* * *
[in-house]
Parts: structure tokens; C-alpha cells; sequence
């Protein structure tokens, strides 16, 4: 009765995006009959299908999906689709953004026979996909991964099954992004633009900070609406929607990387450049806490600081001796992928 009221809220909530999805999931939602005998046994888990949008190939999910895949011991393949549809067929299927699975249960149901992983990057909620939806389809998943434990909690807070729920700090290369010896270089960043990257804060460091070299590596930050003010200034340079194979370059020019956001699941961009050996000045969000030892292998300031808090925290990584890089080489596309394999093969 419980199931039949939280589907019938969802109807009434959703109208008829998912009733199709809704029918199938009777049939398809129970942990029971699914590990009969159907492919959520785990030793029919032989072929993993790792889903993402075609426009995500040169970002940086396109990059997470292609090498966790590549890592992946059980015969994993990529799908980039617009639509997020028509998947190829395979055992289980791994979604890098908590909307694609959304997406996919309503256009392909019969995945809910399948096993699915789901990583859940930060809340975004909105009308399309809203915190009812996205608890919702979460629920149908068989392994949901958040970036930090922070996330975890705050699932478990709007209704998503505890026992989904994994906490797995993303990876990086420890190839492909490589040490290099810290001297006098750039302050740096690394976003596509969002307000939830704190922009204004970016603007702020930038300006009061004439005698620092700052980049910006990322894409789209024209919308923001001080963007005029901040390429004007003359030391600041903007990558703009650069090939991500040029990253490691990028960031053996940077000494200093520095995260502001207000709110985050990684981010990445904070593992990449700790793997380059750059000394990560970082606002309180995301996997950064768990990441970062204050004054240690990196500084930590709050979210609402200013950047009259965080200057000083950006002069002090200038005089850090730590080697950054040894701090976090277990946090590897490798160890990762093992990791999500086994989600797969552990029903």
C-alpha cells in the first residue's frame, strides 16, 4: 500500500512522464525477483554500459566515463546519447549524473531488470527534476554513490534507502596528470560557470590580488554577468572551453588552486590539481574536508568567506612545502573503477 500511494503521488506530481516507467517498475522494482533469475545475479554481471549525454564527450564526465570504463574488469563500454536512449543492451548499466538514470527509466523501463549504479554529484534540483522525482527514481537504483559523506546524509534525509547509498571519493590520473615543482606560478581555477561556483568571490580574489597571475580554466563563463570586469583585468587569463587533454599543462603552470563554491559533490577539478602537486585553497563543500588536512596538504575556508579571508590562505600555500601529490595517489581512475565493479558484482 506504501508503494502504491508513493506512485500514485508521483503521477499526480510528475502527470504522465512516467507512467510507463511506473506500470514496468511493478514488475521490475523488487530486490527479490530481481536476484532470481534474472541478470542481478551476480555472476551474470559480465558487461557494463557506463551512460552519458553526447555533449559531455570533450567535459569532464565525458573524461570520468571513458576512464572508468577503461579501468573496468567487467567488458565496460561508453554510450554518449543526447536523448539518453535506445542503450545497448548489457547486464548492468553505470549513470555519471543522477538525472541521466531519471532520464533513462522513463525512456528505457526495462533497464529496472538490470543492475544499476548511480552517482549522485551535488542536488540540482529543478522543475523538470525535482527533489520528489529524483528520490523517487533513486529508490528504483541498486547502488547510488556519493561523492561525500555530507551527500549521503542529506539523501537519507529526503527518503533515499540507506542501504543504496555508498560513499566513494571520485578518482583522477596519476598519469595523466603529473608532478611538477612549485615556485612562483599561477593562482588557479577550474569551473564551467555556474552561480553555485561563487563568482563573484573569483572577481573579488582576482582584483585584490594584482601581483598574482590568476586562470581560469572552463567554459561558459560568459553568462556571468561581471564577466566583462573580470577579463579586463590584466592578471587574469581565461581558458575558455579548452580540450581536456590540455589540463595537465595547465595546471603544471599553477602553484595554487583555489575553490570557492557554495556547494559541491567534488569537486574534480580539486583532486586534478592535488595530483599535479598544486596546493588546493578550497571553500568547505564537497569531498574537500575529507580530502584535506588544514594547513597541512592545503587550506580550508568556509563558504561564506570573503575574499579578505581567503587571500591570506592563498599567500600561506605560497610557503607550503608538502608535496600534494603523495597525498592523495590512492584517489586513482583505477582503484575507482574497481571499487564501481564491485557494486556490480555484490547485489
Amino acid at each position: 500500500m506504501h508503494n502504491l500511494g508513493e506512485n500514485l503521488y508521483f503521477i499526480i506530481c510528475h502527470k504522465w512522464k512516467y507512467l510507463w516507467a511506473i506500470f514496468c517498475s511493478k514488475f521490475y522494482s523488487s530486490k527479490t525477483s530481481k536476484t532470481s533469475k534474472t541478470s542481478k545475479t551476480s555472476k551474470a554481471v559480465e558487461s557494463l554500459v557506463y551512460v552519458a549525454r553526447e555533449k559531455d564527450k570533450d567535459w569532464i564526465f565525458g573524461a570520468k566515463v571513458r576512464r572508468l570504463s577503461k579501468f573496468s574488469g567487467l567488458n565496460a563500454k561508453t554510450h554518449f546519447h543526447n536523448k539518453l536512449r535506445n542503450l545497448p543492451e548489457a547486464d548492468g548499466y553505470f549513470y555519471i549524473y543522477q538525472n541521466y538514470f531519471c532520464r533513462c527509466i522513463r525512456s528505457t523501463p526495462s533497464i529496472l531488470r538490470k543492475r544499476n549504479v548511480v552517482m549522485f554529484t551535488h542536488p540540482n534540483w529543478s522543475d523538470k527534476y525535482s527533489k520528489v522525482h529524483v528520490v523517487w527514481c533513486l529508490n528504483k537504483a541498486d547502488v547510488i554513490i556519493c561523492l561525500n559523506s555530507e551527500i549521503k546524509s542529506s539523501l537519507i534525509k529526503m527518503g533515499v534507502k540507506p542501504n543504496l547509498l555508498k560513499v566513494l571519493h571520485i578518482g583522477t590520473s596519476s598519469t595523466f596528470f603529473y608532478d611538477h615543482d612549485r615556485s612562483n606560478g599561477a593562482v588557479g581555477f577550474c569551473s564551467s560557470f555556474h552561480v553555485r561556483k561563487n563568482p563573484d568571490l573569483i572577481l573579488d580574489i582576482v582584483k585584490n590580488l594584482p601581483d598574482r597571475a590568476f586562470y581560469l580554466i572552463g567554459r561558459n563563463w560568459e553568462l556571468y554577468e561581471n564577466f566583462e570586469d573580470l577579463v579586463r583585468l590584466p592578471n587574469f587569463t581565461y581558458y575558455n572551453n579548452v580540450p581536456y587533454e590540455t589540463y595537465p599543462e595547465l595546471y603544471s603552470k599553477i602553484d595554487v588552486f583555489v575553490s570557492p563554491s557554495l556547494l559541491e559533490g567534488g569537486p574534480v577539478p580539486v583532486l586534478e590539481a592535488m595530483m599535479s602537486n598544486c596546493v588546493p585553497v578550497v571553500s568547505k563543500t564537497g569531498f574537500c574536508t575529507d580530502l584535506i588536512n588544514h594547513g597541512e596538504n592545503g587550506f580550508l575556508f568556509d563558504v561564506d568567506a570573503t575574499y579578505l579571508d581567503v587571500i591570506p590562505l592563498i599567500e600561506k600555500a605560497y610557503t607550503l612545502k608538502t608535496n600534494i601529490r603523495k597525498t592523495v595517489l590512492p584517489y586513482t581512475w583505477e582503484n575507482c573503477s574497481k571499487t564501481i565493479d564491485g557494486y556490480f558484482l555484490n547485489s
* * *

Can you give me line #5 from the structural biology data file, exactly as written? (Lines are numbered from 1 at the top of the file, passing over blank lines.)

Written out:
Amino acid at each position: 500500500m506504501h508503494n502504491l500511494g508513493e506512485n500514485l503521488y508521483f503521477i499526480i506530481c510528475h502527470k504522465w512522464k512516467y507512467l510507463w516507467a511506473i506500470f514496468c517498475s511493478k514488475f521490475y522494482s523488487s530486490k527479490t525477483s530481481k536476484t532470481s533469475k534474472t541478470s542481478k545475479t551476480s555472476k551474470a554481471v559480465e558487461s557494463l554500459v557506463y551512460v552519458a549525454r553526447e555533449k559531455d564527450k570533450d567535459w569532464i564526465f565525458g573524461a570520468k566515463v571513458r576512464r572508468l570504463s577503461k579501468f573496468s574488469g567487467l567488458n565496460a563500454k561508453t554510450h554518449f546519447h543526447n536523448k539518453l536512449r535506445n542503450l545497448p543492451e548489457a547486464d548492468g548499466y553505470f549513470y555519471i549524473y543522477q538525472n541521466y538514470f531519471c532520464r533513462c527509466i522513463r525512456s528505457t523501463p526495462s533497464i529496472l531488470r538490470k543492475r544499476n549504479v548511480v552517482m549522485f554529484t551535488h542536488p540540482n534540483w529543478s522543475d523538470k527534476y525535482s527533489k520528489v522525482h529524483v528520490v523517487w527514481c533513486l529508490n528504483k537504483a541498486d547502488v547510488i554513490i556519493c561523492l561525500n559523506s555530507e551527500i549521503k546524509s542529506s539523501l537519507i534525509k529526503m527518503g533515499v534507502k540507506p542501504n543504496l547509498l555508498k560513499v566513494l571519493h571520485i578518482g583522477t590520473s596519476s598519469t595523466f596528470f603529473y608532478d611538477h615543482d612549485r615556485s612562483n606560478g599561477a593562482v588557479g581555477f577550474c569551473s564551467s560557470f555556474h552561480v553555485r561556483k561563487n563568482p563573484d568571490l573569483i572577481l573579488d580574489i582576482v582584483k585584490n590580488l594584482p601581483d598574482r597571475a590568476f586562470y581560469l580554466i572552463g567554459r561558459n563563463w560568459e553568462l556571468y554577468e561581471n564577466f566583462e570586469d573580470l577579463v579586463r583585468l590584466p592578471n587574469f587569463t581565461y581558458y575558455n572551453n579548452v580540450p581536456y587533454e590540455t589540463y595537465p599543462e595547465l595546471y603544471s603552470k599553477i602553484d595554487v588552486f583555489v575553490s570557492p563554491s557554495l556547494l559541491e559533490g567534488g569537486p574534480v577539478p580539486v583532486l586534478e590539481a592535488m595530483m599535479s602537486n598544486c596546493v588546493p585553497v578550497v571553500s568547505k563543500t564537497g569531498f574537500c574536508t575529507d580530502l584535506i588536512n588544514h594547513g597541512e596538504n592545503g587550506f580550508l575556508f568556509d563558504v561564506d568567506a570573503t575574499y579578505l579571508d581567503v587571500i591570506p590562505l592563498i599567500e600561506k600555500a605560497y610557503t607550503l612545502k608538502t608535496n600534494i601529490r603523495k597525498t592523495v595517489l590512492p584517489y586513482t581512475w583505477e582503484n575507482c573503477s574497481k571499487t564501481i565493479d564491485g557494486y556490480f558484482l555484490n547485489s